Johnson carried out his own program, not Lincoln's. It's easy to get the two confused because Lincoln wanted to be lenient, but Johnson didn't want any protections for African Americans in the South, whereas Lincoln would not have abandoned them like that.

No Johnson tried to implement Lincoln's plans for reconstruction...

But Johnson did not intend to punish the South. And while he did oversee the ratification of the 13th Amendment to the Constitution outlawing slavery (a process Lincoln had started), Johnson also believed on principle that each state had the right to decide the best course of Reconstruction for itself. He appointed governors to help the states take the steps outlined by Lincoln for readmission to the Union,

Johnson pardoned Confederate prisoners and allowed former officials and soldiers to take part in the new state governments (as Lincoln intended to do). As soon as they took the oath of allegiance, all of their property, except for slaves, was returned to them (including confiscated land that had been promised to freedmen), and they regained their full legal rights. Before long, even the Freedmen's Bureau was being restricted at the local level, keeping former slaves dependent on the plantations that used to own them.


He implemented Lincoln's plan and when it went awry. Congress did not try to work with him. No, they did not for Congress wanted a pound of flesh instead of a union once again.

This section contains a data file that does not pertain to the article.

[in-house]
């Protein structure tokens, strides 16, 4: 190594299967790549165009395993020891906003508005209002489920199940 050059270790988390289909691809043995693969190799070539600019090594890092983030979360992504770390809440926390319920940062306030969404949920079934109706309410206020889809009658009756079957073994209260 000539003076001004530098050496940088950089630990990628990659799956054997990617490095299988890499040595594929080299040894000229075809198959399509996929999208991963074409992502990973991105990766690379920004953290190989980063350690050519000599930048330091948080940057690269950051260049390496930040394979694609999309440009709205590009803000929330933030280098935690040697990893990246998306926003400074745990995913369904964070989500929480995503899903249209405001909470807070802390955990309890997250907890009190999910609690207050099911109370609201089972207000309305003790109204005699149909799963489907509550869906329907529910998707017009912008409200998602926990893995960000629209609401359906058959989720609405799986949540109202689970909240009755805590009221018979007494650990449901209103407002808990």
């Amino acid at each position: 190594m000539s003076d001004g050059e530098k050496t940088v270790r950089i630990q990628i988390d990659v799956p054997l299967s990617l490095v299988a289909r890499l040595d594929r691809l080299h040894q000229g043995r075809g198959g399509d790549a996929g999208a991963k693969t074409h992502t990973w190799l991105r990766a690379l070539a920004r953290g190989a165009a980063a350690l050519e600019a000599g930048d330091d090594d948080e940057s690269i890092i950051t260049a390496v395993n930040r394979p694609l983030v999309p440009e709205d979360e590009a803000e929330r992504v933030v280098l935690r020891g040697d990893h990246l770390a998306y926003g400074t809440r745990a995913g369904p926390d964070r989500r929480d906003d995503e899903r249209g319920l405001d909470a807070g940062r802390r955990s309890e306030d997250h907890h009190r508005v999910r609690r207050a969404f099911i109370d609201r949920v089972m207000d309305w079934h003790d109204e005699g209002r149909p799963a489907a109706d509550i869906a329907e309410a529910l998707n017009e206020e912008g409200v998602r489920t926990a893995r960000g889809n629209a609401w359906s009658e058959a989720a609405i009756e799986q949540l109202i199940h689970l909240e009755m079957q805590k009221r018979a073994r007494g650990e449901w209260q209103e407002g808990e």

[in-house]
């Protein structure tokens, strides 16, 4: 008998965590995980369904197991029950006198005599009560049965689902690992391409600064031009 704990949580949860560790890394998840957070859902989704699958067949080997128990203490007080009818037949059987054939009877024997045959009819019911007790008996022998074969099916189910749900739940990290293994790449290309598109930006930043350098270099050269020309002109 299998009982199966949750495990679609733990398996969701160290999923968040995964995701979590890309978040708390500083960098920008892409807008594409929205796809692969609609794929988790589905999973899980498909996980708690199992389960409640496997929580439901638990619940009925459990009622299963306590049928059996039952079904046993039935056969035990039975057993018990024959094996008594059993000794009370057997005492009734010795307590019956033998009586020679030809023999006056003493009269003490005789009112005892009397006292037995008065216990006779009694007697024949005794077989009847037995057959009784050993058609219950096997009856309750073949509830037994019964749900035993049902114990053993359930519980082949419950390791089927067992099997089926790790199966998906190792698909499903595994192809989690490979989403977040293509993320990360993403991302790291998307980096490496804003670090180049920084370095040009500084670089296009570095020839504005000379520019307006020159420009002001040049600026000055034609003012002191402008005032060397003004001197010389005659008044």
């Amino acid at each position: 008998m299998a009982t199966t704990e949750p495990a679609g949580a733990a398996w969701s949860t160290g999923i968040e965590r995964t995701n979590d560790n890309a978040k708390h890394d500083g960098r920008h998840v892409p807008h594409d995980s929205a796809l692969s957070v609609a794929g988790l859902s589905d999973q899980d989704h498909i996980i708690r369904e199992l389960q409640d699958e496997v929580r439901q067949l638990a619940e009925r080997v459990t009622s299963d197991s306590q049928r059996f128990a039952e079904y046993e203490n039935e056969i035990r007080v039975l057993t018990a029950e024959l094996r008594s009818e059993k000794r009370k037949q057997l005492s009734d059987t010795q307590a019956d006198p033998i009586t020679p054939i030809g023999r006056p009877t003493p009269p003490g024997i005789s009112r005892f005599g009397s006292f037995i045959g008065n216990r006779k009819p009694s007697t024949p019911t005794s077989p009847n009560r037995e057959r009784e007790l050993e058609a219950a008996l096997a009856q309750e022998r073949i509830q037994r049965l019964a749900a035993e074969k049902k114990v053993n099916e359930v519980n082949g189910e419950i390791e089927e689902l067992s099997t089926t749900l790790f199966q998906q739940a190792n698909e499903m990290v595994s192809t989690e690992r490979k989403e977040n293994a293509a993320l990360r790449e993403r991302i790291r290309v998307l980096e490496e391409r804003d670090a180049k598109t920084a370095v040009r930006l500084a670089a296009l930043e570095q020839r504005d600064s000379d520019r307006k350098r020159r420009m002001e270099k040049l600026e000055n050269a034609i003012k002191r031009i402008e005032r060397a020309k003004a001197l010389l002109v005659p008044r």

https://study.com/academy/lesson/pr...to-continue-lincolns-reconstruction-plan.html
 

cash

Brev. Brig. Gen'l
Joined
Feb 20, 2005
Location
Right here.
Well, in regards to the confiscation that was more of getting them to work (just like their Confederate counterparts) rather than properly freeing them outright and arming them some did do it but wouldn't become official policy until the Emancipation Proclamation came around.

Actually it was about freeing them outright. That's what the Lincoln Administration's policy was as of August 8, 1861. Now, they would then put them to work, but they were used as free labor, with wages supposed to be paid to them. In some cases, due to oversights, wages weren't immediately paid, but administration policy was that they were to be paid.

Correct that Lincoln didn't authorize enlisting African Americans until the Final EP.

Lincoln and Johnson wanted of course to take a conciliatory approach and you did point out a difference between the two, however the former was in favor of it yes but it applied to only two groups: wealthy educated free blacks and black Union soldiers if you were neither then it didn't apply you